The rush of adrenaline as you take sharp corners in a kart at high speeds around the track sends jolts of excitement through the rider.
Racing against the clock and your opponents as you avoid ramming into the track walls, go karting is a motor sport for those looking for an adrenaline rush. It takes concentration to manoeuvre that small vehicle across the track but ironically is relaxing at the same time.
It is the closest one can come to feeling what Lewis Hamilton or even Michael Schumacher experience on the Formula 1 circuit. Itâ€™s not only a sport for experienced adult drivers but is enjoyed by children, as young as five years.
â€œAll our karts have a remote controlled limiter, so we can even allow kids as young as six to drive our karts safely,â€ says the general manager of Go-Kart, Mombasa, Reto Casanova.
The sport was introduced in Kenya in 1997 with the opening of the GP Karting track in Langata. In 2004 Mombasa welcomed Mombasa Go-Kart, located on the North Coast, at the exit of Severin Sea Lodge. The tracks are under different management.
Upon arrival guests are given the necessary gear including a helmet, which everyone must wear. The rules and regulations, as well as track etiquette, are explained, especially to first timers, before a basic training on driving the kart is given.
â€œFor younger children, one of our technicians will seat beside the rider until he is sure that the child can steer the kart properly on his own,â€ says Paul Njoroge of GP Karting Limited in Nairobi.
How to drive
Invented in 1956, by Art Ingels, the Kart can be confusing to drive, especially the first time. It has no clutch, just an acceleration and brake pedal. One accelerates with the right foot and breaks with the left; it does take some time to get used to the mechanics.
Sports and motor enthusiasts flock the karting tracks across the country to experience the thrill of the race. Depending on the make the karts have speed limits though the speed is usually controlled depending on the age and experience level of the racer.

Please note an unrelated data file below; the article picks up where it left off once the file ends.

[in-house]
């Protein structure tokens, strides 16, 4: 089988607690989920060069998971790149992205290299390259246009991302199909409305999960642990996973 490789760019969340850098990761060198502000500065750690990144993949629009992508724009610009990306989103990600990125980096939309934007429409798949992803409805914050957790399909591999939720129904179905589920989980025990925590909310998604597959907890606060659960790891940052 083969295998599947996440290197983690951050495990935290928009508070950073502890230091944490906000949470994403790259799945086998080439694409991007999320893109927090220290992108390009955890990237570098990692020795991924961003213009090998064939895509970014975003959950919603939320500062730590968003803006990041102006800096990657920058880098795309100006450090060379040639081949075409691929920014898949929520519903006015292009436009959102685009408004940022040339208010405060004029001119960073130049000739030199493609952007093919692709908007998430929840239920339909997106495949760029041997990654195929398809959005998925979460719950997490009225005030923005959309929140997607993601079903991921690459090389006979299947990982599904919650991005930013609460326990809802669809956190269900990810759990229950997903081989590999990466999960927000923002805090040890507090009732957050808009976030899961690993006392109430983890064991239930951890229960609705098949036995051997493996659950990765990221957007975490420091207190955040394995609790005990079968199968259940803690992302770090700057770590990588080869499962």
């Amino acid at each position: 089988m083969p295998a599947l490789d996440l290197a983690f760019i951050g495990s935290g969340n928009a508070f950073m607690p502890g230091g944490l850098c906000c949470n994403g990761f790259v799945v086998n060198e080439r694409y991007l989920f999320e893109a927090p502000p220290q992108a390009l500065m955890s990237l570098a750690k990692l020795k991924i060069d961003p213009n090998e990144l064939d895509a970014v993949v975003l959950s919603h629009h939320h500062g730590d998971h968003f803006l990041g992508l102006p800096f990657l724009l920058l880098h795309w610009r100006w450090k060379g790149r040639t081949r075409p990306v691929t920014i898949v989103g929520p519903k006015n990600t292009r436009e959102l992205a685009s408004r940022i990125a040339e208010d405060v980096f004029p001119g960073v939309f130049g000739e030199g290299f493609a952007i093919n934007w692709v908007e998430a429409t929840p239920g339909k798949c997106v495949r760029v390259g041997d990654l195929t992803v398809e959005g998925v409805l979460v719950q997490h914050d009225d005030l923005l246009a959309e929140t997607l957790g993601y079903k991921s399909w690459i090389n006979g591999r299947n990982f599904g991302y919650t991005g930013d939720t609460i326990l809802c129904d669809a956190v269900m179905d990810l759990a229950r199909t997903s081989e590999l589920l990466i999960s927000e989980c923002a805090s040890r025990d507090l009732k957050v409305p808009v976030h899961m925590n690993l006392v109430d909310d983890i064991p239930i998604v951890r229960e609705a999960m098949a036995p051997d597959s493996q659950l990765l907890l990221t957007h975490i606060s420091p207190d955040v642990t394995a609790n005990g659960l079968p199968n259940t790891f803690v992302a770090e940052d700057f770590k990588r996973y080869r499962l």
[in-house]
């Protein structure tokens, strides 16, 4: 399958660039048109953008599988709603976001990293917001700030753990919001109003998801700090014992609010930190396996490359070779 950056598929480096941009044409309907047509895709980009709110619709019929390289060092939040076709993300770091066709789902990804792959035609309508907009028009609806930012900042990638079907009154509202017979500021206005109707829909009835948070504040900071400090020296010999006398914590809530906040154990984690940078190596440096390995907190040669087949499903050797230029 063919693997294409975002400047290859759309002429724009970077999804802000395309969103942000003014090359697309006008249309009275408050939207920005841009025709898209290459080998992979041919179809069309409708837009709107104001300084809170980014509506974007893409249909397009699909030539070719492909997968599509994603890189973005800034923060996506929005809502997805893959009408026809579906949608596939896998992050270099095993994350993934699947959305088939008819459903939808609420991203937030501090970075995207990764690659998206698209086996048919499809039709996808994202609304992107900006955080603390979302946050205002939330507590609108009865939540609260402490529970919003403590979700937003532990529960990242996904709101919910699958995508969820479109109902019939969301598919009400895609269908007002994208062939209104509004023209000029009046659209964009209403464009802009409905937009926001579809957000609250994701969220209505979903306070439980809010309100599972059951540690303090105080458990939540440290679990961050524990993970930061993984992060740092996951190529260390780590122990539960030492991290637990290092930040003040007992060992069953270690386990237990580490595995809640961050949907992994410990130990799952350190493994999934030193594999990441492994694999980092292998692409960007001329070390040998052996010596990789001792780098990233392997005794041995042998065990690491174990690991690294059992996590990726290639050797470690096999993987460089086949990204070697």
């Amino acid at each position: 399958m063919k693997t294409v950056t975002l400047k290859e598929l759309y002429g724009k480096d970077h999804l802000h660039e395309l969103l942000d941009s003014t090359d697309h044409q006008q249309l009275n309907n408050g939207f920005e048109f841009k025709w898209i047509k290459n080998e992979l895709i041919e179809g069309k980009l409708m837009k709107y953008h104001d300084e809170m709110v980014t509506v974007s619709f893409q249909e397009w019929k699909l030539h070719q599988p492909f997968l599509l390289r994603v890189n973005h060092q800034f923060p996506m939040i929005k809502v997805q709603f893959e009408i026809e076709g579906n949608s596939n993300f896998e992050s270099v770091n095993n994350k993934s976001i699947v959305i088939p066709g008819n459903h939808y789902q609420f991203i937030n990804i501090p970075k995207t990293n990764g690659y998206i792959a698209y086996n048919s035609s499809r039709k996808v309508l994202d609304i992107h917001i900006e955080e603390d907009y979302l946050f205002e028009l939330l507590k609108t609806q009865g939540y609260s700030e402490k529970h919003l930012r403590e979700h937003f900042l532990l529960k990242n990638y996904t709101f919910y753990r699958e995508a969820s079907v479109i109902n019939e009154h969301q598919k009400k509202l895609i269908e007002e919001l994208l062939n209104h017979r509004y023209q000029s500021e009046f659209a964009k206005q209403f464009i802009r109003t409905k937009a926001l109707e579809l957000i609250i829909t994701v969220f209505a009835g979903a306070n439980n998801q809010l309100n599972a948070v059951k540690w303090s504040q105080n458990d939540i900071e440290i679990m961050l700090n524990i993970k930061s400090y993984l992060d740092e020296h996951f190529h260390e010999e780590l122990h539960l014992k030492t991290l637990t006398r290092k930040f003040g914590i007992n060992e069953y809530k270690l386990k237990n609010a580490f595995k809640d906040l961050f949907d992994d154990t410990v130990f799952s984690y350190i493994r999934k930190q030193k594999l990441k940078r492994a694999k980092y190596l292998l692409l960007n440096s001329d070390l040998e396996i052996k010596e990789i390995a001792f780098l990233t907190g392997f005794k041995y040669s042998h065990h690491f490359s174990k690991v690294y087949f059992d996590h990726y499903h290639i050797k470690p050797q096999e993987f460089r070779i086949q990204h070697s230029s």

At the Nairobi track the Italian manufactured karts, by Topkart and Comer, go up to speeds of 60kilometers per hour. In Mombasa, the Swiss made Karts are powered by 200cc 4-cycle Honda engines with maximum speeds of up to 50 kilometres per hour. â€œRacers can come in with their own karts. We stores for owners, so when they come in they just pick them and drive,â€ says Paul.
On average the Karts cost between Sh210,000 and Sh600,000 and can be purchased through GP Karting Ltd, who are the official Topkart-Comer distributor in Kenya. The cost is determined by the size and its performance.
In Nairobi, the track is open from 9am until 10pm but at the coast, due to the heat the track remains closed until 4pm.
â€œItâ€™s too hot before four pm and the rains are mainly in the morning or past 10pm which is why we open between four and 10pm,â€ says Reto.
The tracks offer guests a wide range of experiences other than driving the small cars. Guests can enjoy off-road buggies, paintballing, bowling and in Mombasa can dine as the restaurant. The Nairobi track has recently introduced paintballing as well as a new restaurant and sports bar.
With the various activities the tracks host team building, corporate and private events. The events can be held during the day or at night under the flood lights. Last year GP Karting introduced the Friday Night racing and are already planning the 2013 event later in the year. The event brings together racers for a three hour tournament to set a new record.
Mombasa, on the other hand, hosts the Roundtable Endurance Race every August. The event attracts over a hundred drivers who race for over three hours looking to set a new time. They both host different events, which are updated on their websites. www.gpkarting.co.ke